And where did love begin? When did she know? In Kansas City, after she came home, when she was doing something she’d always dreamed of—starring in “The Wizard of Oz,” packing in the crowds and receiving tremendous audience ovations every night. And I felt lost, really I did. I got a great charge out of the performance itself, but once it was over . . . I missed Jim. Terribly. We ran up three hundred dollars’ worth of phone bills between the two of us. Isn’t that ridiculous? I did a lot of thinking in Kansas City. And the old romance was over and out of my system, forever, I knew that for sure.
Jim makes an offer
And then she came back and there was this offer from Australia for a night-club appearance, and wonder of wonders, the studio said she could go and then the night she and Jim were talking about the Australian trip, they’d been to dinner and they’d been together all day and now it was about two in the morning and Jim was getting ready to go home. They were talking about Australia and laughing about the phone bills and Connie said, “Do you think I should take it?” and Jim said, “Well, you could always stay here and marry me.”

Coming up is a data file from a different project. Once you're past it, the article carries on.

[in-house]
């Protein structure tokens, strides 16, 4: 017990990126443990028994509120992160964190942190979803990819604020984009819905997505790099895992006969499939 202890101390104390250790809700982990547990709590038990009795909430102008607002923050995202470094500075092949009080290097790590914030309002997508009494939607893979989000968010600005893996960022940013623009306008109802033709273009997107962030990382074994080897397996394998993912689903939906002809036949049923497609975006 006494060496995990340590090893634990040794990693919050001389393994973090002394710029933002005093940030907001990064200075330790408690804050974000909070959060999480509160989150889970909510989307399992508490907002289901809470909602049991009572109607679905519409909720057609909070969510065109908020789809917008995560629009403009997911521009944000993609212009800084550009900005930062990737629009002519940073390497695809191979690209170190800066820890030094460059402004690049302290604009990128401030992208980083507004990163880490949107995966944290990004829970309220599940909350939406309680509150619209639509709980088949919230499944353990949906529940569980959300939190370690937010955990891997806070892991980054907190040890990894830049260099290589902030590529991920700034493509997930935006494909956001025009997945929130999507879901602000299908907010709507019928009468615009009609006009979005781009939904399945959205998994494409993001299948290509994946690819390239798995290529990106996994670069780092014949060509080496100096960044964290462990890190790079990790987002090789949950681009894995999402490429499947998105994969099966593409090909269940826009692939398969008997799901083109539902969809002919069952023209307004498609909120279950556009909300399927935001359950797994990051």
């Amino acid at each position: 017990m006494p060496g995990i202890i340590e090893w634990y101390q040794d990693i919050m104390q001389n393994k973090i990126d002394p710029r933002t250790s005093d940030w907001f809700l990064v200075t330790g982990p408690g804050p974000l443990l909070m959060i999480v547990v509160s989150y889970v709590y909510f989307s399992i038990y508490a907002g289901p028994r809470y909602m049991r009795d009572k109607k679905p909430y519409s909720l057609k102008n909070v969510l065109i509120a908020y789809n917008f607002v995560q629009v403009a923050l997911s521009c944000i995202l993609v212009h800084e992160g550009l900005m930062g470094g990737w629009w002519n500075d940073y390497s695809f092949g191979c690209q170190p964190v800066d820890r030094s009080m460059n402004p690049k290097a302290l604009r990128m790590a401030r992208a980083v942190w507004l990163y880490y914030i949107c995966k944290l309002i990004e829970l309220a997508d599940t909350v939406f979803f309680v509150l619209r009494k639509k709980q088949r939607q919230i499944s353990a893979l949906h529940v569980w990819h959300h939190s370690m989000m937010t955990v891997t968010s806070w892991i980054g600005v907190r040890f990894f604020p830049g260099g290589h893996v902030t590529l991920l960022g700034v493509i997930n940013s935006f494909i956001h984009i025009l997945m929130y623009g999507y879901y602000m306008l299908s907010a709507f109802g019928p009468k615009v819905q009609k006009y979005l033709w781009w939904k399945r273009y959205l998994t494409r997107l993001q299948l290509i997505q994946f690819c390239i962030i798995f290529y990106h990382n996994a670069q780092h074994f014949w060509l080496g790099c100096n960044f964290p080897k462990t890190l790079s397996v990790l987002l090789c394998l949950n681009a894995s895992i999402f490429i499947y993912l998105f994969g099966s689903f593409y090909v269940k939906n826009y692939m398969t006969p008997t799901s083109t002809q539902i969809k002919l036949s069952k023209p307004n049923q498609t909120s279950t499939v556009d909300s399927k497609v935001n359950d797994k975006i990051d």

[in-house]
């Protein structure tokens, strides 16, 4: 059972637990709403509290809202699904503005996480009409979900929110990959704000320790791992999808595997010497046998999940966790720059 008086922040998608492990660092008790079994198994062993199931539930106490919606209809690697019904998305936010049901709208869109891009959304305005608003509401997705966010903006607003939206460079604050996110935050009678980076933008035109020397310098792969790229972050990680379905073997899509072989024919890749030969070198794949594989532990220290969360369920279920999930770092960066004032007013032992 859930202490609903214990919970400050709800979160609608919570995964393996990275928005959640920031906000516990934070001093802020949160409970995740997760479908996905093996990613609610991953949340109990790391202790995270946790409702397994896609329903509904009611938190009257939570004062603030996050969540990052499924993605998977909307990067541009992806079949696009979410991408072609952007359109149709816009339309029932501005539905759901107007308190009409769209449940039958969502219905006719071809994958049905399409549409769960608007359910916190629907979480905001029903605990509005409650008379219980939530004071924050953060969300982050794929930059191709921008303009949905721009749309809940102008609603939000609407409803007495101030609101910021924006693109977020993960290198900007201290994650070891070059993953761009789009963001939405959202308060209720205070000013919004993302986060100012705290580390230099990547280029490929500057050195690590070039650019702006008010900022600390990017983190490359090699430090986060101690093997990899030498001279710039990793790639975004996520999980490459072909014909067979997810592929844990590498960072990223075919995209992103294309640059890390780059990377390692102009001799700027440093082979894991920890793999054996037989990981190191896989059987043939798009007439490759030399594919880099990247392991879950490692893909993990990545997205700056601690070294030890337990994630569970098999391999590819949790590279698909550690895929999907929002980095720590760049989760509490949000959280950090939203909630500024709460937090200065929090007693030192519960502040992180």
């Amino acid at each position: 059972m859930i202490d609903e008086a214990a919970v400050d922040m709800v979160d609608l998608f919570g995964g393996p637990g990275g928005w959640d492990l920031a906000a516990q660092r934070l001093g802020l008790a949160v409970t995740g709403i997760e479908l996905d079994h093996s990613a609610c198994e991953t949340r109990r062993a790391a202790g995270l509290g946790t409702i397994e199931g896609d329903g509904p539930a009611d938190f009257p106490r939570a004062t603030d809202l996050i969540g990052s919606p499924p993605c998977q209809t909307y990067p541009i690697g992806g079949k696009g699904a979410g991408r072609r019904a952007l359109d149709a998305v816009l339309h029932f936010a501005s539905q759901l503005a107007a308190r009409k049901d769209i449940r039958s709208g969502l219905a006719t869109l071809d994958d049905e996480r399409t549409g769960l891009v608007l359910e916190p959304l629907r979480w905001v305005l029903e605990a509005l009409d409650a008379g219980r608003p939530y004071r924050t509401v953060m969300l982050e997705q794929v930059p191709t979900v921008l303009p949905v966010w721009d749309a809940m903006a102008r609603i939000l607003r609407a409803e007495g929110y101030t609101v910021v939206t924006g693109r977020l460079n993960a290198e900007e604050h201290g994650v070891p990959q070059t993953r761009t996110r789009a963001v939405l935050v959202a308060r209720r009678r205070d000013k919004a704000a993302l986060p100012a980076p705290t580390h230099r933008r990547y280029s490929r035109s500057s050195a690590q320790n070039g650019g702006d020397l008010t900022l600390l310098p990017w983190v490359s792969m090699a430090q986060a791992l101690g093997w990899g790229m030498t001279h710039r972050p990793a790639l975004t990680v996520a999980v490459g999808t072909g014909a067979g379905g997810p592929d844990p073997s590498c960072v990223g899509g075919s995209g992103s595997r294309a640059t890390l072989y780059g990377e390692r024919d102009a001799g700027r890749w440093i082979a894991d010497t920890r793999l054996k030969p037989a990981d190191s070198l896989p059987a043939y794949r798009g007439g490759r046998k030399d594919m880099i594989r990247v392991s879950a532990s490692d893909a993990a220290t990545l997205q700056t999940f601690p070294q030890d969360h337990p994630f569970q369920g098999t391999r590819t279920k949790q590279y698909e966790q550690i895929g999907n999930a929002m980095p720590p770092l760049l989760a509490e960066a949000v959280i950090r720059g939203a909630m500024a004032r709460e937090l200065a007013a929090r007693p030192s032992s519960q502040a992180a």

They’d started giggling, they called Carole and Darryl who were now newlyweds. They’d howled, “Oh no, you didn’t get us out of bed to tell us that !” And Connie and Jim said, “Don’t tell a soul,” and then proceeded to tell everyone they knew.
Imagine Connie on her father’s arm, knowing that he is happy, her adoring dad who never before thought her ready for marriage. “You get married,” her father’d said, “you don’t start housekeeping with secondhand furniture.” And she’d always said, “Oh, Daddy, you’re so Italian.” But Teddy Stevens is Italian, he believes in one marriage, he knows what this girl of his needs—strength—and he is now taking her down the aisle to James Stacy, who has the ability to face life, the ability to understand a woman’s need, and meet it.
It’s kind of an instinct I have about this man who’s waiting to take me in his arms. I don’t think he’s handsomer than anybody in the world, although he is to me. I don’t think he’s the most even-tempered—we fought our way through Europe and came out like gangbusters. But he’s outstanding and he’s for me. It’s kind of an instinct. I look at him and think of living my life with him—something I’ve never done before. I’ve always wanted a family, five children, six children, fifteen. I could love them all. I look at him and think of being the mother of his children. My husband, James Stacy!
—BY JANE ARDMORE
You can see Jim in “Summer Magic,” Disney, and Connie is appearing in “Palm Springs Weekend,” for Warner Bros.
It is a quote. PHOTOPLAY MAGAZINE DECEMBER 1963